Squaregraphs are plannar graphs. When you draw a graph in a plane, each of its cycles partition the plane into two regions, one bounded and one unbounded. When the bounded region is empty (that is, no edge and no vertex is drawn in it), the cycle is called a bounded face; when the unbounded region is empty, the cycle is called an unbounded face. By definition, all bounded faces of a squaregraph are 4-cycles. There is one more condition. A vertex is interior if it does not belong to the unbounded face. All interior vertices must have degree $\ge4$. Here is an example, a gear graph.

Knuth told us about many properties that are implied by this definition, usually without proof. I enjoy such talks. First, they give you a hawk's eye view of a subject; second, they make you think about the proofs. Some proofs are easy and some escape you during the talk and even days afterwards, but at least you get an idea of what is easy and what is not. What bothers me is that at no point did I feel the need to invoke the last property, that interior vertices have at least 4 neighbours.

But let's focus on what I did learn, rather than what I did not understand.

While on the bus, before the talk, Rasmus and I looked at the Wikipedia article on squaregraphs, which is very dense, and tried to make sense of it. I think it helped both of us to follow the presentation better. One of the last things Rasmus said was: "Squaregraphs ought to have an inductive definition." And, lo and behold, we found out what that definition is during the talk. Every squaregraph can be built by starting with a 4-cycle and repeatedly adding new faces, subject to the degree constraint: take a simple path of length 1, 2, or 3 that is part of the unbounded face and make a new 4-cycle by adding, respectively, 3, 2, or 1 new edges (drawn in the former unbounded face, that is, towards the outside).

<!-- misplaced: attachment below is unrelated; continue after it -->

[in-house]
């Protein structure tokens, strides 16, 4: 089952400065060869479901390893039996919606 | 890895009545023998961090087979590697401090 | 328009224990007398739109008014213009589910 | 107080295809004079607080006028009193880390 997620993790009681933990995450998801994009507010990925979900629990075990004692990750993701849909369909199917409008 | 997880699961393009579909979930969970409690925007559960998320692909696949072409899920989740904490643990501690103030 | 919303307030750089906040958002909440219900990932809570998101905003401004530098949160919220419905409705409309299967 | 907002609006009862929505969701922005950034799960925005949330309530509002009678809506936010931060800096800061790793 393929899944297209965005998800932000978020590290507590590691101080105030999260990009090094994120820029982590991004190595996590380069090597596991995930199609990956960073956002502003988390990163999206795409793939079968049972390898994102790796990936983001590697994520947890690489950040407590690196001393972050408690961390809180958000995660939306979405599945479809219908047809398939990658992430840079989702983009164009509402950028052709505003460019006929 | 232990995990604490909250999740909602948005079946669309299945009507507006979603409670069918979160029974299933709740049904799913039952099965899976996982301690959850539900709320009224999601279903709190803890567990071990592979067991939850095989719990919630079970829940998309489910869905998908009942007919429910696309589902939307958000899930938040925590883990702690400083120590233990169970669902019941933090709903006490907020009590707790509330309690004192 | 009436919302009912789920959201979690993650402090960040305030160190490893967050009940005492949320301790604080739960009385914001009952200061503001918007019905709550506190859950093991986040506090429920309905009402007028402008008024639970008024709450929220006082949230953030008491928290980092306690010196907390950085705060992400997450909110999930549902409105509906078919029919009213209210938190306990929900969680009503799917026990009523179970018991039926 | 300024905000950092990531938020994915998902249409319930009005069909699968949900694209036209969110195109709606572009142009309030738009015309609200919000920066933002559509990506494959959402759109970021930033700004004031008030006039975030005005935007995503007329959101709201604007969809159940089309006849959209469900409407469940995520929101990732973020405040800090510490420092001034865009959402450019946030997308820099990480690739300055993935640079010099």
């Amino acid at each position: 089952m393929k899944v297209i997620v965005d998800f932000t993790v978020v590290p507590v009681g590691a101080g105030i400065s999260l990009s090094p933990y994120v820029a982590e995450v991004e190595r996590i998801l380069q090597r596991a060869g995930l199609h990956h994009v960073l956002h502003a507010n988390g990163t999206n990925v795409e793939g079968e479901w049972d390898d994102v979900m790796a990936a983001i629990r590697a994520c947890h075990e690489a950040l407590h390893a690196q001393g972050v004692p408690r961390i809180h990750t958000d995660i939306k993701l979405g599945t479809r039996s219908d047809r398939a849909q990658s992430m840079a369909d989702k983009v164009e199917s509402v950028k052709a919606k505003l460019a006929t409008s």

Open problem: Is it possible, using this inductive definition, to construct squaregraphs that look like Mona Lisa when viewed from afar?

By the way, a frog can jump from an edge to an opposite edge across a bounded face, obviously. Here is a picture with all possible frog expeditions on an 8-gear.

Each expedition, depicted above with a curved green line, is a set of edges that cut the graph into two disconnected parts. We give vertices on one side a bit $0$ and vertices on the other side a bit $1$. If we do this for each expedition then each vertex gets as many bits as there are expeditions. To put some order on these bits we name the expeditions $0$, $1$, $\ldots\,$, $n-1$, so each vertex gets an $n$-bit string. In our example, there are 8 green lines so each vertex will get an 8-bit string.

These bitstrings are interesting because the shortest distance between two vertices equals the Hamming distance between the bitstrings of the vertices. We say that we found an isometric embedding of squaregraphs into an $n$-dimensional hypercube. In $n$ dimensions, squaregraphs look squarish.